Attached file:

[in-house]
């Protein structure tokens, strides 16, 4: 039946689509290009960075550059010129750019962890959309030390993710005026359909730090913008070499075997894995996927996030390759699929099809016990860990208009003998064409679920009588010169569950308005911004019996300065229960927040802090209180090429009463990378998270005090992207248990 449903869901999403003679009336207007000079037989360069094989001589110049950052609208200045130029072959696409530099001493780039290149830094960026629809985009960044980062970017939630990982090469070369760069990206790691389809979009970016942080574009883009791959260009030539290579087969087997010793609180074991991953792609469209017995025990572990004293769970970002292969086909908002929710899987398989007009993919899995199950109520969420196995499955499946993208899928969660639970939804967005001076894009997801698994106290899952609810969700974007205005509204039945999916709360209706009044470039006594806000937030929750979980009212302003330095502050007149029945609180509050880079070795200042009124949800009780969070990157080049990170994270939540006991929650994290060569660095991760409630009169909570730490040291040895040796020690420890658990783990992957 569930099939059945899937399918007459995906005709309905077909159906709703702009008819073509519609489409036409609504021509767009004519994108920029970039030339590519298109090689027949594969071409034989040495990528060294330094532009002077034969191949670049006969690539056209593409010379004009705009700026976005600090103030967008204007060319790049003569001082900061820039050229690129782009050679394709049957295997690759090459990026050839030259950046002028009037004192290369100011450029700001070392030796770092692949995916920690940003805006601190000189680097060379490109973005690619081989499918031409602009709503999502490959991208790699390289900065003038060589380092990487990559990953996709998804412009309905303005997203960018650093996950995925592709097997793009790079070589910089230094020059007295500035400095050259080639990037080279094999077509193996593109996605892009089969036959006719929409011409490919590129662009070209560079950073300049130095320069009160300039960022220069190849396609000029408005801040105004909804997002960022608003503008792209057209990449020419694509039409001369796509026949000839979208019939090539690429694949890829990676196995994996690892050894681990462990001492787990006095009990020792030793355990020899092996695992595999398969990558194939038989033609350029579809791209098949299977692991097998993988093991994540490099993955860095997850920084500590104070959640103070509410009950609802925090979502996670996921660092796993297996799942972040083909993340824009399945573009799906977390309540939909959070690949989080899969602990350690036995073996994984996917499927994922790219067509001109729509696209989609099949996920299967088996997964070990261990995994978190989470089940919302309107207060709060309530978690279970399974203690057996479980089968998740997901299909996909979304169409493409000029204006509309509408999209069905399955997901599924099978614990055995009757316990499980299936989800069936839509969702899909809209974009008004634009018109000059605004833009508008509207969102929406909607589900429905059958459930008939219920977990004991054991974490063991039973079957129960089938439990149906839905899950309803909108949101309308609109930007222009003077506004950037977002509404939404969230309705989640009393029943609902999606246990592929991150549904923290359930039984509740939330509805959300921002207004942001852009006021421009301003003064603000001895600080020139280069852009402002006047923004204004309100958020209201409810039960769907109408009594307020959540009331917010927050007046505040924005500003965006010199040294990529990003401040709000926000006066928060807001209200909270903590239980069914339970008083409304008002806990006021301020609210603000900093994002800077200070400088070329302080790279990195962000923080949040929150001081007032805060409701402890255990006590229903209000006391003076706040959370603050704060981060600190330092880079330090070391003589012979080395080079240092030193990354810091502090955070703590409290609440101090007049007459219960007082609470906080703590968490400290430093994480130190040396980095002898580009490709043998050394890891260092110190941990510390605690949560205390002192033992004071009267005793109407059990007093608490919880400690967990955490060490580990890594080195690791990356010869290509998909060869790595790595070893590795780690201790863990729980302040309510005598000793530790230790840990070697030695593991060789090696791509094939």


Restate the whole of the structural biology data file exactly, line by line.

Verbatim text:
[in-house]
């Protein structure tokens, strides 16, 4: 039946689509290009960075550059010129750019962890959309030390993710005026359909730090913008070499075997894995996927996030390759699929099809016990860990208009003998064409679920009588010169569950308005911004019996300065229960927040802090209180090429009463990378998270005090992207248990 449903869901999403003679009336207007000079037989360069094989001589110049950052609208200045130029072959696409530099001493780039290149830094960026629809985009960044980062970017939630990982090469070369760069990206790691389809979009970016942080574009883009791959260009030539290579087969087997010793609180074991991953792609469209017995025990572990004293769970970002292969086909908002929710899987398989007009993919899995199950109520969420196995499955499946993208899928969660639970939804967005001076894009997801698994106290899952609810969700974007205005509204039945999916709360209706009044470039006594806000937030929750979980009212302003330095502050007149029945609180509050880079070795200042009124949800009780969070990157080049990170994270939540006991929650994290060569660095991760409630009169909570730490040291040895040796020690420890658990783990992957 569930099939059945899937399918007459995906005709309905077909159906709703702009008819073509519609489409036409609504021509767009004519994108920029970039030339590519298109090689027949594969071409034989040495990528060294330094532009002077034969191949670049006969690539056209593409010379004009705009700026976005600090103030967008204007060319790049003569001082900061820039050229690129782009050679394709049957295997690759090459990026050839030259950046002028009037004192290369100011450029700001070392030796770092692949995916920690940003805006601190000189680097060379490109973005690619081989499918031409602009709503999502490959991208790699390289900065003038060589380092990487990559990953996709998804412009309905303005997203960018650093996950995925592709097997793009790079070589910089230094020059007295500035400095050259080639990037080279094999077509193996593109996605892009089969036959006719929409011409490919590129662009070209560079950073300049130095320069009160300039960022220069190849396609000029408005801040105004909804997002960022608003503008792209057209990449020419694509039409001369796509026949000839979208019939090539690429694949890829990676196995994996690892050894681990462990001492787990006095009990020792030793355990020899092996695992595999398969990558194939038989033609350029579809791209098949299977692991097998993988093991994540490099993955860095997850920084500590104070959640103070509410009950609802925090979502996670996921660092796993297996799942972040083909993340824009399945573009799906977390309540939909959070690949989080899969602990350690036995073996994984996917499927994922790219067509001109729509696209989609099949996920299967088996997964070990261990995994978190989470089940919302309107207060709060309530978690279970399974203690057996479980089968998740997901299909996909979304169409493409000029204006509309509408999209069905399955997901599924099978614990055995009757316990499980299936989800069936839509969702899909809209974009008004634009018109000059605004833009508008509207969102929406909607589900429905059958459930008939219920977990004991054991974490063991039973079957129960089938439990149906839905899950309803909108949101309308609109930007222009003077506004950037977002509404939404969230309705989640009393029943609902999606246990592929991150549904923290359930039984509740939330509805959300921002207004942001852009006021421009301003003064603000001895600080020139280069852009402002006047923004204004309100958020209201409810039960769907109408009594307020959540009331917010927050007046505040924005500003965006010199040294990529990003401040709000926000006066928060807001209200909270903590239980069914339970008083409304008002806990006021301020609210603000900093994002800077200070400088070329302080790279990195962000923080949040929150001081007032805060409701402890255990006590229903209000006391003076706040959370603050704060981060600190330092880079330090070391003589012979080395080079240092030193990354810091502090955070703590409290609440101090007049007459219960007082609470906080703590968490400290430093994480130190040396980095002898580009490709043998050394890891260092110190941990510390605690949560205390002192033992004071009267005793109407059990007093608490919880400690967990955490060490580990890594080195690791990356010869290509998909060869790595790595070893590795780690201790863990729980302040309510005598000793530790230790840990070697030695593991060789090696791509094939």